and ONLY in the census of 1900 hundred did Morris appear and Faivasovich
disappear!  Still they had believed the bobbe mayse. My own theory is
that the change on arrival by immigration officials (half of whom were
naturalized citizens themselves and among them spoke 40 languages) was
the least embarrassing and simplest to tell the children when they
started to ask about their names.

Jules Levin


On 6/25/2020 9:36 AM, peter.cohen@... wrote:

Smoke pours from the ears of veteran genealogists when they hear “his
name was changed by the immigration authorities”. Numerous analyses of
the experience of immigrants through Ellis Island and Castle Garden
offer convincing evidence that US immigration authorities used ship’s
manifests and the landing card pinned to the immigrant’s clothing to
determine their name and did not change anyone’s name.

So, why is the “my grandfather told me his name was changed at Ellis
Island” so widespread?  Either an entire generation of immigrants
conspired to lie to their children about how their name changed, or
SOMETHING actually happened.

Consider the case of my grandfather, who arrived via Castle Garden in
1891. All I know for sure is that his name was KEMAK on the 1891
manifest and COHEN on his 1895 marriage certificate. The story my
uncle told me was “when they asked his name, he gave his full Hebrew
name, including HaKohain and they wrote down Cohen.” My uncle would
have heard this directly from his father, who was the actual
immigrant. So where does the story come from?

A possibility:

The day he arrived, my grandfather was 19 years old, alone in a
strange country, whose language and customs he did not know.  It seems
likely to me that, when he left the immigration hall, tired and
bewildered, he would have been relieved to find a helpful Yiddish
speaker from an immigrant aid society (perhaps HIAS?) outside the
building. That person would have given him advice and direction. Part
of that advice might have been “no one here can pronounce your name,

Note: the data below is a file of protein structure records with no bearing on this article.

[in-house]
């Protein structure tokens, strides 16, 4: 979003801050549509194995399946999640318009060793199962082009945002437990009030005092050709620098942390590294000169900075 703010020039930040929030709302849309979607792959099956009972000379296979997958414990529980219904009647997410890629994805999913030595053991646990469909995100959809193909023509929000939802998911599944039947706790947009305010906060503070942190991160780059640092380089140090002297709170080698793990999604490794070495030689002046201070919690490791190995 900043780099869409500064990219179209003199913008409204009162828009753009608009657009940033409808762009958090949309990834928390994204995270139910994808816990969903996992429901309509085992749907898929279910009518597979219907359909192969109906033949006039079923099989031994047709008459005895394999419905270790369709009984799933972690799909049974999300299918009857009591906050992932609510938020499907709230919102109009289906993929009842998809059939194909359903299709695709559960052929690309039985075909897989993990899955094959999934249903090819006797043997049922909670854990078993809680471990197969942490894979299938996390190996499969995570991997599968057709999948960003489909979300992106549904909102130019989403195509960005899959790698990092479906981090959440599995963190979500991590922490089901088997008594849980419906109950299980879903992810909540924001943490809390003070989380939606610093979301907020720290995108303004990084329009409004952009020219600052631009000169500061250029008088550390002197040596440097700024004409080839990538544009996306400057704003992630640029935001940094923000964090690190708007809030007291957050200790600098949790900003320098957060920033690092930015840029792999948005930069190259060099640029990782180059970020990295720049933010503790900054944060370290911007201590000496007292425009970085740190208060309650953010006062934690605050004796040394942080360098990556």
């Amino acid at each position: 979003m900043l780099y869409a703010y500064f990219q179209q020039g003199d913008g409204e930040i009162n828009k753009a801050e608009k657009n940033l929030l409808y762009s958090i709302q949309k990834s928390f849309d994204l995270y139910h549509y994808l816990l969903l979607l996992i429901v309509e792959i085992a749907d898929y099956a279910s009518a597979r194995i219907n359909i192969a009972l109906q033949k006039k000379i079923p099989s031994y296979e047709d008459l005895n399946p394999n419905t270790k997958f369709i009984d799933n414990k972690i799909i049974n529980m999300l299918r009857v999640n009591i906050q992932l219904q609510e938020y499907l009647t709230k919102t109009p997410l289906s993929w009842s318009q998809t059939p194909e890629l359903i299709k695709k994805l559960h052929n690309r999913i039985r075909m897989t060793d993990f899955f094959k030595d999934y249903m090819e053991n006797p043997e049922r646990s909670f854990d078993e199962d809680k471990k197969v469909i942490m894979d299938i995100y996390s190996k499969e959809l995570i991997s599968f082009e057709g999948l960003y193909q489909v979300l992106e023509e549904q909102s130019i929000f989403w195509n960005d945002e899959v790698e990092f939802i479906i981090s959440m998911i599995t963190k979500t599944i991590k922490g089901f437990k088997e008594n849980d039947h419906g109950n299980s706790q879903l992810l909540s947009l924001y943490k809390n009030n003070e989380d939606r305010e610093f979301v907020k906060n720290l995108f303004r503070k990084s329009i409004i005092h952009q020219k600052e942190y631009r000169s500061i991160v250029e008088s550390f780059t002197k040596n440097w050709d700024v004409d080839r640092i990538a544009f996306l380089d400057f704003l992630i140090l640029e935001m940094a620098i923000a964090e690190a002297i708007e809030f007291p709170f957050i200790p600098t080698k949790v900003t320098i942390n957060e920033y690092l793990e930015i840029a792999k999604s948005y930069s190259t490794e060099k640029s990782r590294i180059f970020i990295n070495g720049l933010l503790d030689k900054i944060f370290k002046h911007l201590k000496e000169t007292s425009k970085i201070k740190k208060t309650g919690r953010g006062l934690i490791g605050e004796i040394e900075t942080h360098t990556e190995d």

your name should be _______.” It could have been as simple as the aid
society person writing down the immigrant’s name in Roman letters, so
that the immigrant would know how to write it. (Note that the stories
often say “they wrote down…”  Wrote down where? Apparently, immigrants
left the customs hall with no documentation from the US government.
So, if their name was written down and given to them, someone other
than a government agent did the writing.)  In my grandfather's case,
the name KEMAK was easy enough to pronounce, so that would not be a
reason to change it.  I lean in the direction of someone writing his
name in English, based on his Hebrew name and not his civil name. I do
not know who that someone was, but it almost certainly was not a
representative of the US government.

While we think of our grandparents as worldly and wise, at 19 years
old, they would have been neither, and could easily make the false
assumption that the HIAS person had some kind of government authority.

Jules Levin
 

On 6/25/2020 10:49 AM, JoAnne Goldberg wrote:
My Lithuanian ancestors arrived in the 1880s pre-Ellis, and since I
haven't found ship manifests I still don't know where they entered the
country, or under what name. However, family lore is that they had to
buy papers to travel from Lithuania to the United States, and could not
get their own so bought them from someone named Goldberg. Possible? And
if so, what became of the paperless Goldbergs left in Lithuania?
If Tsarist Russia was anything like the USSR, the paperless Goldbergs
could easily get replacement papers for the "lost" papers from a local
official for the price of a bottle of vodka.

Jules Levin






Curious
if anyone has a similar origin story.
--
JoAnne Goldberg - Menlo Park, California; GEDmatch M131535
BLOCH, SEGAL, FRIDMAN, KAMINSKY, PLOTNIK/KIN -- LIthuania
GOLDSCHMIDT, HAMMERSCHLAG,HEILBRUNN, REIS(S), EDELMUTH, ROTHSCHILD,
SPEI(Y)ER -- Hesse, Germany
COHEN, KAMP, HARFF, FLECK, FRÖHLICH, HAUSMANN,  DANIEL  -- Rhineland,
Germany

Susan&David
 

Immigration inspectors did not ask an immigrant what his name was.  It was already right there on the ship's passenger list and on the immigrants tag.
One name was changed at Ellis Island. A woman was discovered,  dressed as a man and traveling with a man's name.

https://www.nypl.org/blog/2013/07/02/name-changes-ellis-island

David Rosen